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History on the line

November 05, 2006|by PAT SCHOOLEY

The Mason-Dixon line was completed in 1767 to settle a border dispute between land grants given to William Penn and to Lord Baltimore by King Charles the First of England. This line approximated latitude 39 degrees 43 minutes and divided Pennsylvania from Maryland. Mason Dixon Road follows the line, more or less, from U.S. 11 to Greencastle Pike. A few businesses and small homes are scattered among fields. About a mile west of Interstate 81, just before a railroad crosses Mason Dixon Road, stands a handsome brick house surrounded by a yard filled with well-tended gardens, flowering trees and accessory structures.

Franklin Railroad came through this area in 1841 and placed a station on the southwest corner of its intersection with Mason Dixon Road. Perry B. McLaughlin built a general store and grain elevator on the north side of the road in Pennsylvania. Then about 1860, he built the elegant brick home in Maryland across the railroad tracks from the depot. He trimmed the porches with curvilinear latticework and placed heavy cast iron floral-patterned ornaments above the windows and doors on the north and west side of the house where they could be seen from the train. He built fancy three-part peaked windows with divided lights in each attic gable and planted a linden tree in the yard facing the railroad.

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A hand-dug well 30 feet deep served the house and many of the neighbors in the little village that grew up around the station. This community became known as Mason and Dixon, and the house was called Linden Hall.

Perry McLaughlin died in 1875, and his son Harry P. McLaughlin inherited the house. He later became proprietor of the general store as well as the elevator. Passenger trains stopped coming through in 1955, and the elevator and general store closed. Seven years later, the depot was sold, moved several feet away from the tracks and remodeled into a home. The brick house was sold and reconfigured into two apartments, one on each floor, by adding an exterior staircase to the east side of the house. Windows were covered, the back staircase was closed off, part of the upper porch was enclosed to make an indoor bathroom, ceilings were dropped and layers of carpet and flooring were added.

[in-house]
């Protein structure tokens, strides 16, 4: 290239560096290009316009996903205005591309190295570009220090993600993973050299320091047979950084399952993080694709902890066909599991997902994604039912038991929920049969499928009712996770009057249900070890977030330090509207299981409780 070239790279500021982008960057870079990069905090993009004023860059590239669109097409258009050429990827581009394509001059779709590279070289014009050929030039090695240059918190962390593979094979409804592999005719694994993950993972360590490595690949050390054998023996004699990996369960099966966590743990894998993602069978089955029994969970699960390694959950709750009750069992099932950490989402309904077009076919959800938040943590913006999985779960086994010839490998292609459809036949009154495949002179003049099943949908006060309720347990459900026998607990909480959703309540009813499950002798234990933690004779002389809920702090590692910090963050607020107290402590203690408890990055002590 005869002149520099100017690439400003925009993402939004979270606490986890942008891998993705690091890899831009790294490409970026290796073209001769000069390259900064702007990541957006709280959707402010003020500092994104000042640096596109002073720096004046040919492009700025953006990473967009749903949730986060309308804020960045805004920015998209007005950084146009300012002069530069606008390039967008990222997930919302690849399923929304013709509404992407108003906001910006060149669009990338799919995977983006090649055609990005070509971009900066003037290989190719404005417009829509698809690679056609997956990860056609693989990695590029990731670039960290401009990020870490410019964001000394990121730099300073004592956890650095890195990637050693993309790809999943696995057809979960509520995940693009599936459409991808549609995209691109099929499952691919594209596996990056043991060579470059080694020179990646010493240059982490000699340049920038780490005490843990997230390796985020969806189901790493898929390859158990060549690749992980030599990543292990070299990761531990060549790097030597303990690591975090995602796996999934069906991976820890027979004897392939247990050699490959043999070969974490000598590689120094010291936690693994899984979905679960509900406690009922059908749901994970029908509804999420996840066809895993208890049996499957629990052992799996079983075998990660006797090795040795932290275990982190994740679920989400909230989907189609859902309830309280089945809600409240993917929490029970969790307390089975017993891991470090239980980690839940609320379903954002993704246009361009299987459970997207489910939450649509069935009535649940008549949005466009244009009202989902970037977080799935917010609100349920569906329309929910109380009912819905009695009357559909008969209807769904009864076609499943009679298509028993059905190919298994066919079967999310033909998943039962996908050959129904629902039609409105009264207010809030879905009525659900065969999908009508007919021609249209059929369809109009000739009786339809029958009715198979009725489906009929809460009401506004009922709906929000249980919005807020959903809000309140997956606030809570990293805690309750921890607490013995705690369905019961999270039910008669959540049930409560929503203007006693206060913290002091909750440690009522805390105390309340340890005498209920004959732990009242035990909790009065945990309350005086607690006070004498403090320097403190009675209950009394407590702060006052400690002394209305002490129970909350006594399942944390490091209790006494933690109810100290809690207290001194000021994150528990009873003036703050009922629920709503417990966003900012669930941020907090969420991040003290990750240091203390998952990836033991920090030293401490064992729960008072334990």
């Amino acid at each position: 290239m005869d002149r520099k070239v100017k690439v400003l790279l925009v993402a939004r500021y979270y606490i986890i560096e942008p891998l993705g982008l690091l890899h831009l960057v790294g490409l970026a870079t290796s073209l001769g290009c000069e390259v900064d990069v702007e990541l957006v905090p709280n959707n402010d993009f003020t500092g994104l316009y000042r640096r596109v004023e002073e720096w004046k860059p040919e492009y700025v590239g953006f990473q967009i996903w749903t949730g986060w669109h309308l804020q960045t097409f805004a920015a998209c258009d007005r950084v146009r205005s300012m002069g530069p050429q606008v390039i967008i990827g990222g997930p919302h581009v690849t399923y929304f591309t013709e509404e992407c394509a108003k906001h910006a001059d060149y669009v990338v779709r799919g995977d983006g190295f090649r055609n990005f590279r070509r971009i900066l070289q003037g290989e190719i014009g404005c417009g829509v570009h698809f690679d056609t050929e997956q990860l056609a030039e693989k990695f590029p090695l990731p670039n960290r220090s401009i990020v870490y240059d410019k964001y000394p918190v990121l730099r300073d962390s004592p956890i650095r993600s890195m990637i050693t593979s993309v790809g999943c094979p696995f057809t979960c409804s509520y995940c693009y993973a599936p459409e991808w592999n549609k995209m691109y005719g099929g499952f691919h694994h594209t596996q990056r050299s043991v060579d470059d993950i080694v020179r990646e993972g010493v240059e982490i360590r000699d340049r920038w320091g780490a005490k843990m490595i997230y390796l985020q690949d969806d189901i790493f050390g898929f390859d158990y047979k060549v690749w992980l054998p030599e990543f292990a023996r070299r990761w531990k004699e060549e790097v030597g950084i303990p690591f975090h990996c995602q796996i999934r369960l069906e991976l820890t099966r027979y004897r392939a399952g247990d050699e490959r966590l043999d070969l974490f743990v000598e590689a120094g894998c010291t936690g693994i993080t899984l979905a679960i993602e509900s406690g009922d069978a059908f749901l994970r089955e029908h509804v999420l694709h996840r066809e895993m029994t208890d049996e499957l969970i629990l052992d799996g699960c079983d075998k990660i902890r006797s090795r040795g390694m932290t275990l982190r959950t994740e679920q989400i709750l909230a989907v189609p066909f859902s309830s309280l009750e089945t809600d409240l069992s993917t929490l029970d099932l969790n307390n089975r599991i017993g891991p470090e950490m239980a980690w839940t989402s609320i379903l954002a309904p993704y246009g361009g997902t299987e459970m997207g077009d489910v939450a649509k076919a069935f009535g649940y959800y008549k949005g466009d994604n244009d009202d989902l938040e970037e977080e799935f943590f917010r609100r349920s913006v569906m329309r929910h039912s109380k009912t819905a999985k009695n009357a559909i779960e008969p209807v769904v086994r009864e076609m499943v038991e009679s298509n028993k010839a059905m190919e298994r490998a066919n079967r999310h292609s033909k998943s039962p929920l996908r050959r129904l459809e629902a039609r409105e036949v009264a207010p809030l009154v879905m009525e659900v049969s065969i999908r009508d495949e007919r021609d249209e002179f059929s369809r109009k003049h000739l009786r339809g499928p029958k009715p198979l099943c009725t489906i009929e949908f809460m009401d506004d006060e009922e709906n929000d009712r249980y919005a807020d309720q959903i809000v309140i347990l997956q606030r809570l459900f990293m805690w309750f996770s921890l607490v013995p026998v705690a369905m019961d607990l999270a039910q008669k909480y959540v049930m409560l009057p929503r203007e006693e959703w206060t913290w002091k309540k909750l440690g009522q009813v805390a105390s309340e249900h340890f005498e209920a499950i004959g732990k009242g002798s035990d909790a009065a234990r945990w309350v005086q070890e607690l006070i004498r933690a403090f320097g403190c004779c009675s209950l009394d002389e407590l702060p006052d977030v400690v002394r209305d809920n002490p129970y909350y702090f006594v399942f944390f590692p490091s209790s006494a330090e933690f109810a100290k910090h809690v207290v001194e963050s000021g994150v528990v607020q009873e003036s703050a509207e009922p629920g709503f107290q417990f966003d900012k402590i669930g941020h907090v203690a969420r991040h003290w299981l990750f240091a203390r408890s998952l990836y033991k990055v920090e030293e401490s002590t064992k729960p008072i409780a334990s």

In December 1997, Michael Lushbaugh and Garry Mac-Kenzie purchased the house and small parcel of land on the south side of Mason-Dixon Road: 1.6 acres in Maryland and 0.3 acres in Pennsylvania. For two years, they worked uncovering the original features of Perry McLaughlin's home. They found a water line passing under the road indicating the well's water was used in the store and/or elevator. Two stone tunnels - under the railroad tracks and parallel to it - give credence to stories that the house was part of the Underground Railroad and helped slaves gain their freedom.

Lushbaugh's father, George Lushbaugh Jr., was a plasterer and helped restore Lushbaugh's first house as well as this one. While looking in his father's shop, Michael Lushbaugh inquired about a strange-looking tool with a wood handle attached to a flat metal piece. He was told that it was one of his grandfather's molds for drawing plaster into cornice moldings. Michael Lushbaugh insisted that it be used to finish the parlors.

The house has a double porch on the left and five bays. The front door opens into a square foyer with winder stairs to the left that cross in front of a window. The jib window on the east wall opens onto the lower level of the porch, and wide openings on the other walls lead into the dining room and into the front parlor. Woodwork is wide with a raised molding on the outer edge. Doors have either two or three long, slender panels in two tiers. Doorknobs, roses and escutcheons are porcelain with beveled-edged iron box locks latching the doors.

Both the front and back parlors have fireplaces with marble mantelpieces and surrounds with arched fireboxes, typical of the time. The front parlor has a square bay with double doors opening into the yard that faces the railroad. At one time, Harry P. McLaughlin's son Victor Bruce lived in the house and practiced dentistry in the small parlor, insisting his clients enter the office through this bay. Paneled pocket doors can be pulled to separate the two rooms.

The hall between the back parlor and the dining room has original chimney cupboards beside the rooms' back-to-back fireplaces. A large, shallow cupboard with a single large pane of old glass in the upper part of its door stands on the other side of the fireplace in the dining room.

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